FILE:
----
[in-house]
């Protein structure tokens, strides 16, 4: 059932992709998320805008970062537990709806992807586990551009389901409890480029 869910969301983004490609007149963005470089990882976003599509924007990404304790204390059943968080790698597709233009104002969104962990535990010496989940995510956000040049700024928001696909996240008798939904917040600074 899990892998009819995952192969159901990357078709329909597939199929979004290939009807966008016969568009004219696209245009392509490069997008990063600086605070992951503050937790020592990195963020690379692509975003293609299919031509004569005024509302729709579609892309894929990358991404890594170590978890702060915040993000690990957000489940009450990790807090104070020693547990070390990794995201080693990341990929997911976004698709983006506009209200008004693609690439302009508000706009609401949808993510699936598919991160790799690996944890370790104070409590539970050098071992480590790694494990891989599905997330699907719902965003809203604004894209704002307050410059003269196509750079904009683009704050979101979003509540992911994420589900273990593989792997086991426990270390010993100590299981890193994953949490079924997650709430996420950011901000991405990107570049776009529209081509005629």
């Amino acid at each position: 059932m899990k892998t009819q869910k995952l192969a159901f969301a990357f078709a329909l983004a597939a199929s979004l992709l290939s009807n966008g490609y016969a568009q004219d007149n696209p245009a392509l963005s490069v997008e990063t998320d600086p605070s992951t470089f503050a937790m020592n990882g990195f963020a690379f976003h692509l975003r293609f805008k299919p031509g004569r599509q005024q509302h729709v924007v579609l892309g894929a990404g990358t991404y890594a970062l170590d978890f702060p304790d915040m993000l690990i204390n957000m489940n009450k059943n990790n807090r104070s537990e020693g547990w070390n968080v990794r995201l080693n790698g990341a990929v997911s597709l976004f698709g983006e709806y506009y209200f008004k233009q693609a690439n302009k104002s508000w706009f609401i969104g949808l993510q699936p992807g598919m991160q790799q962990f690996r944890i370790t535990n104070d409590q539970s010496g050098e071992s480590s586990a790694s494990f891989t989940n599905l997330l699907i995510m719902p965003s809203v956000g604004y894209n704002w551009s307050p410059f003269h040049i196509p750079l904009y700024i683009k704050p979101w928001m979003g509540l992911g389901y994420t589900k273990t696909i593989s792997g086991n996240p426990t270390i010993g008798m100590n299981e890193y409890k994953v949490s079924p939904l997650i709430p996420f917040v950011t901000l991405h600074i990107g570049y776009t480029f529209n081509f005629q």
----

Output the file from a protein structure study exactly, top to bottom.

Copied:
[in-house]
């Protein structure tokens, strides 16, 4: 059932992709998320805008970062537990709806992807586990551009389901409890480029 869910969301983004490609007149963005470089990882976003599509924007990404304790204390059943968080790698597709233009104002969104962990535990010496989940995510956000040049700024928001696909996240008798939904917040600074 899990892998009819995952192969159901990357078709329909597939199929979004290939009807966008016969568009004219696209245009392509490069997008990063600086605070992951503050937790020592990195963020690379692509975003293609299919031509004569005024509302729709579609892309894929990358991404890594170590978890702060915040993000690990957000489940009450990790807090104070020693547990070390990794995201080693990341990929997911976004698709983006506009209200008004693609690439302009508000706009609401949808993510699936598919991160790799690996944890370790104070409590539970050098071992480590790694494990891989599905997330699907719902965003809203604004894209704002307050410059003269196509750079904009683009704050979101979003509540992911994420589900273990593989792997086991426990270390010993100590299981890193994953949490079924997650709430996420950011901000991405990107570049776009529209081509005629």
């Amino acid at each position: 059932m899990k892998t009819q869910k995952l192969a159901f969301a990357f078709a329909l983004a597939a199929s979004l992709l290939s009807n966008g490609y016969a568009q004219d007149n696209p245009a392509l963005s490069v997008e990063t998320d600086p605070s992951t470089f503050a937790m020592n990882g990195f963020a690379f976003h692509l975003r293609f805008k299919p031509g004569r599509q005024q509302h729709v924007v579609l892309g894929a990404g990358t991404y890594a970062l170590d978890f702060p304790d915040m993000l690990i204390n957000m489940n009450k059943n990790n807090r104070s537990e020693g547990w070390n968080v990794r995201l080693n790698g990341a990929v997911s597709l976004f698709g983006e709806y506009y209200f008004k233009q693609a690439n302009k104002s508000w706009f609401i969104g949808l993510q699936p992807g598919m991160q790799q962990f690996r944890i370790t535990n104070d409590q539970s010496g050098e071992s480590s586990a790694s494990f891989t989940n599905l997330l699907i995510m719902p965003s809203v956000g604004y894209n704002w551009s307050p410059f003269h040049i196509p750079l904009y700024i683009k704050p979101w928001m979003g509540l992911g389901y994420t589900k273990t696909i593989s792997g086991n996240p426990t270390i010993g008798m100590n299981e890193y409890k994953v949490s079924p939904l997650i709430p996420f917040v950011t901000l991405h600074i990107g570049y776009t480029f529209n081509f005629q």